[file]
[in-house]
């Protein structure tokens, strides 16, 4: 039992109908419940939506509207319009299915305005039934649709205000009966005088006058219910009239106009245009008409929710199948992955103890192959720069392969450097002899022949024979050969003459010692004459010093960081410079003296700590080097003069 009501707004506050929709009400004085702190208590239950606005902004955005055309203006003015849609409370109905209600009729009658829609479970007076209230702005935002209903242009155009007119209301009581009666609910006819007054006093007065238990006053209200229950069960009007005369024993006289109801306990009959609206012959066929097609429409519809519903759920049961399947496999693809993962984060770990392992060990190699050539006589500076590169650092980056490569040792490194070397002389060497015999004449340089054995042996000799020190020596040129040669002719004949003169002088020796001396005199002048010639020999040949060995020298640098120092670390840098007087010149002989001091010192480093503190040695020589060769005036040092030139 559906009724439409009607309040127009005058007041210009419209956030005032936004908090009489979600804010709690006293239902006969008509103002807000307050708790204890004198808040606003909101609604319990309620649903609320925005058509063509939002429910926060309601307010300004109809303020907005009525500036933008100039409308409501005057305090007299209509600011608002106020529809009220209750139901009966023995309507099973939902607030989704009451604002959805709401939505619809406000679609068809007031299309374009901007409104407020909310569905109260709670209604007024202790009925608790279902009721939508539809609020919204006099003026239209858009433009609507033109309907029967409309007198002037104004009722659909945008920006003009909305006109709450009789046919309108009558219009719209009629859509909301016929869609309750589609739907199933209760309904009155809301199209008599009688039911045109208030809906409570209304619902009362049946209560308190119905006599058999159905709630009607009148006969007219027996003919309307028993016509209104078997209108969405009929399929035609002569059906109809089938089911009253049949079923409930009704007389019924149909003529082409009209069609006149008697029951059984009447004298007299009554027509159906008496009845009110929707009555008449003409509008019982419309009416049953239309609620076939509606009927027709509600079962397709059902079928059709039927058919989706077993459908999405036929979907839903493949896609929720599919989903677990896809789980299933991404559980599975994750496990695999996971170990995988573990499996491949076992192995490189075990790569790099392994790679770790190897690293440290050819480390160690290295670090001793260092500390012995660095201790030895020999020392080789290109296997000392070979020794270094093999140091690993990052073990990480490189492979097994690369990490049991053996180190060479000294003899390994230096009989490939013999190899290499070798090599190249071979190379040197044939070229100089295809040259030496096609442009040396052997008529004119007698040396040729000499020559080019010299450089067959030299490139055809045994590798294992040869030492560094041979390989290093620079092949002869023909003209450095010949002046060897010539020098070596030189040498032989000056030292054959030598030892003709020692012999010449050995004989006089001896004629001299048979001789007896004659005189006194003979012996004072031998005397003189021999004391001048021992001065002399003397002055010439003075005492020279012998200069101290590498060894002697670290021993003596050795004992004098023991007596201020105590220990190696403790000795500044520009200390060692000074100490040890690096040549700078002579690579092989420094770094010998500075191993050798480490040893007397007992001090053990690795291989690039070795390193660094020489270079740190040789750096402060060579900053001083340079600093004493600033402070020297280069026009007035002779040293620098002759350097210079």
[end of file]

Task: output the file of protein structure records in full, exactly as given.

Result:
[in-house]
């Protein structure tokens, strides 16, 4: 039992109908419940939506509207319009299915305005039934649709205000009966005088006058219910009239106009245009008409929710199948992955103890192959720069392969450097002899022949024979050969003459010692004459010093960081410079003296700590080097003069 009501707004506050929709009400004085702190208590239950606005902004955005055309203006003015849609409370109905209600009729009658829609479970007076209230702005935002209903242009155009007119209301009581009666609910006819007054006093007065238990006053209200229950069960009007005369024993006289109801306990009959609206012959066929097609429409519809519903759920049961399947496999693809993962984060770990392992060990190699050539006589500076590169650092980056490569040792490194070397002389060497015999004449340089054995042996000799020190020596040129040669002719004949003169002088020796001396005199002048010639020999040949060995020298640098120092670390840098007087010149002989001091010192480093503190040695020589060769005036040092030139 559906009724439409009607309040127009005058007041210009419209956030005032936004908090009489979600804010709690006293239902006969008509103002807000307050708790204890004198808040606003909101609604319990309620649903609320925005058509063509939002429910926060309601307010300004109809303020907005009525500036933008100039409308409501005057305090007299209509600011608002106020529809009220209750139901009966023995309507099973939902607030989704009451604002959805709401939505619809406000679609068809007031299309374009901007409104407020909310569905109260709670209604007024202790009925608790279902009721939508539809609020919204006099003026239209858009433009609507033109309907029967409309007198002037104004009722659909945008920006003009909305006109709450009789046919309108009558219009719209009629859509909301016929869609309750589609739907199933209760309904009155809301199209008599009688039911045109208030809906409570209304619902009362049946209560308190119905006599058999159905709630009607009148006969007219027996003919309307028993016509209104078997209108969405009929399929035609002569059906109809089938089911009253049949079923409930009704007389019924149909003529082409009209069609006149008697029951059984009447004298007299009554027509159906008496009845009110929707009555008449003409509008019982419309009416049953239309609620076939509606009927027709509600079962397709059902079928059709039927058919989706077993459908999405036929979907839903493949896609929720599919989903677990896809789980299933991404559980599975994750496990695999996971170990995988573990499996491949076992192995490189075990790569790099392994790679770790190897690293440290050819480390160690290295670090001793260092500390012995660095201790030895020999020392080789290109296997000392070979020794270094093999140091690993990052073990990480490189492979097994690369990490049991053996180190060479000294003899390994230096009989490939013999190899290499070798090599190249071979190379040197044939070229100089295809040259030496096609442009040396052997008529004119007698040396040729000499020559080019010299450089067959030299490139055809045994590798294992040869030492560094041979390989290093620079092949002869023909003209450095010949002046060897010539020098070596030189040498032989000056030292054959030598030892003709020692012999010449050995004989006089001896004629001299048979001789007896004659005189006194003979012996004072031998005397003189021999004391001048021992001065002399003397002055010439003075005492020279012998200069101290590498060894002697670290021993003596050795004992004098023991007596201020105590220990190696403790000795500044520009200390060692000074100490040890690096040549700078002579690579092989420094770094010998500075191993050798480490040893007397007992001090053990690795291989690039070795390193660094020489270079740190040789750096402060060579900053001083340079600093004493600033402070020297280069026009007035002779040293620098002759350097210079």